But there’s another very odd thing: “serious” writers who write Science Fiction and then refuse to call it that. Granted, Science Fiction is rather difficult to define. The best that writer Damon Knight could do was say: “Science fiction is what we point to when we say it.” But there is a general understanding that it’s about speculating on what could happen if trends in technology or society continue as they are. These can be hopeful stories of exploration, or they can be cautionary tales.

Works like Nineteen Eighty-Four by George Orwell, and Brave New World by Aldous Huxley are clearly Science Fiction, at least they are to me. But they’re seldom called that. Instead they’re put in this sub-category of literary fiction call “dystopian”. That’s what English professors call science fiction that they like when they don’t want to be associated with laser guns and lizard people.

This brings me to Margaret Atwood, Canadian treasure and author of stuff that is totally Science Fiction. Even if you can shy away from that label for A Haidmaiden’s Tale, her story about a Christian theocracy in the wake of a nuclear war, you would have to be a little obtuse to deny it for Oryx and Crake and its sequels The Year of the Flood and MaddAddam, in which a super villain causes the end of the world with a genetically engineered virus. Seriously. It was short-listed for the Booker Prize, and it deserved it.

But it’s not Science Fiction, Ms. Atwood insisted:

Oryx and Crake is a speculative fiction, not a science fiction proper. It contains no intergalactic space travel, no teleportation, no Martians.” And one more time: on BBC1 Breakfast News the distinguished author explained that science fiction, as opposed to what she writes, is characterized by “talking squids in outer space.” (x)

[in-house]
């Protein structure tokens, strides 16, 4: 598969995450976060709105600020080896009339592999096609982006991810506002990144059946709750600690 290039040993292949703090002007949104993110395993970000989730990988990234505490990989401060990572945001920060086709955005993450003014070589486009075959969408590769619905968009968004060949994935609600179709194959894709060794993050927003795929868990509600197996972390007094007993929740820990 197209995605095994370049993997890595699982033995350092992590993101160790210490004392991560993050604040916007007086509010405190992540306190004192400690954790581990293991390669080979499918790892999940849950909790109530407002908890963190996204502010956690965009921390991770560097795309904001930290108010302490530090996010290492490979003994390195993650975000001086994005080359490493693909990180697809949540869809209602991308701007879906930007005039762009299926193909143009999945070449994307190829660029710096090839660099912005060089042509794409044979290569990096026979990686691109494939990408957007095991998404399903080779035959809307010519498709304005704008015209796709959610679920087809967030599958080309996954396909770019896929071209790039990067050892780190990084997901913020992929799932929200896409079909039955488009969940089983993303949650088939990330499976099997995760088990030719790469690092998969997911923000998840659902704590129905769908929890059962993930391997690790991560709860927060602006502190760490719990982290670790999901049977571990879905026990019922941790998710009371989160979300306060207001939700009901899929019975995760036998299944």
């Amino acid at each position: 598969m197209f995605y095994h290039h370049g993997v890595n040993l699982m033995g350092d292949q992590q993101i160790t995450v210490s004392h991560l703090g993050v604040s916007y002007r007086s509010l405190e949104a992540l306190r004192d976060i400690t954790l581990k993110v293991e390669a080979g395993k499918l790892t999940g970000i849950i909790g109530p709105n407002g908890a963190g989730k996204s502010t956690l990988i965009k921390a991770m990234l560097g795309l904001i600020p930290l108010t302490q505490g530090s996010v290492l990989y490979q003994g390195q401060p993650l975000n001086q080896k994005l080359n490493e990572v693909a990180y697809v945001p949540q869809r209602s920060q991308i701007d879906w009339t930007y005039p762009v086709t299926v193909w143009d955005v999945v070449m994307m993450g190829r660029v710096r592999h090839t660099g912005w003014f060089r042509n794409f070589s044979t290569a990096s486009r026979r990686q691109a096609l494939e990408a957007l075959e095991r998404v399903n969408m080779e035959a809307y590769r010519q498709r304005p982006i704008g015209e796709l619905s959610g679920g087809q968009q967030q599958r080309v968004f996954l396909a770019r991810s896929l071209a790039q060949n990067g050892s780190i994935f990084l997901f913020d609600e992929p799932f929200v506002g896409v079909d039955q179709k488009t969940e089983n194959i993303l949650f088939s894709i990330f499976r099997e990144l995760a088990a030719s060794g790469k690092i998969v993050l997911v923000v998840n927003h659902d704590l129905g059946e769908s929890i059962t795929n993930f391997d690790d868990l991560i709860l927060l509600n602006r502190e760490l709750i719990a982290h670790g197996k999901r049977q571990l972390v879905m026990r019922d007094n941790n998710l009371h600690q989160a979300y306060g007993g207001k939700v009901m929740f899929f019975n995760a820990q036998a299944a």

“Speculative fiction” is the new “dystopian” I suppose.

It’s only fair of me to point out that she has since amended her position, and discussed this very issue in some detail:

I have written two works of science fiction or, if you prefer, speculative fiction: The Handmaid’s Tale and Oryx and Crake. (x)

Yes, you did. But the point remains, Science Fiction is not “serious”. When you use that term to describe a work that attempts to be serious, it’s an insult. When you read it, you expect to be entertained, but not really challenged. Maybe this tendency is finally being challenged in some circles, but it has a long way to go among general readers.

And so we come to our second author; George R.R. Martin. Unlike, Ms. Atwood, Mr. Martin has never shied away from the idea that he’s a genre author. Even a “Fantasy” author. But if we Sci-Fi fans think we have it tough, the Fantasy people have it worse. There is no Fantasy Orwell. The closest is probably Tolkien, and he is firmly in the Genre Ghetto, even if he is the only Fantasy author many muggles read.

In fact, it’s so bad for Fantasy that they call it Science Fiction if they possibly can. Like Star Wars. Star Wars is Fantasy, except it’s in space.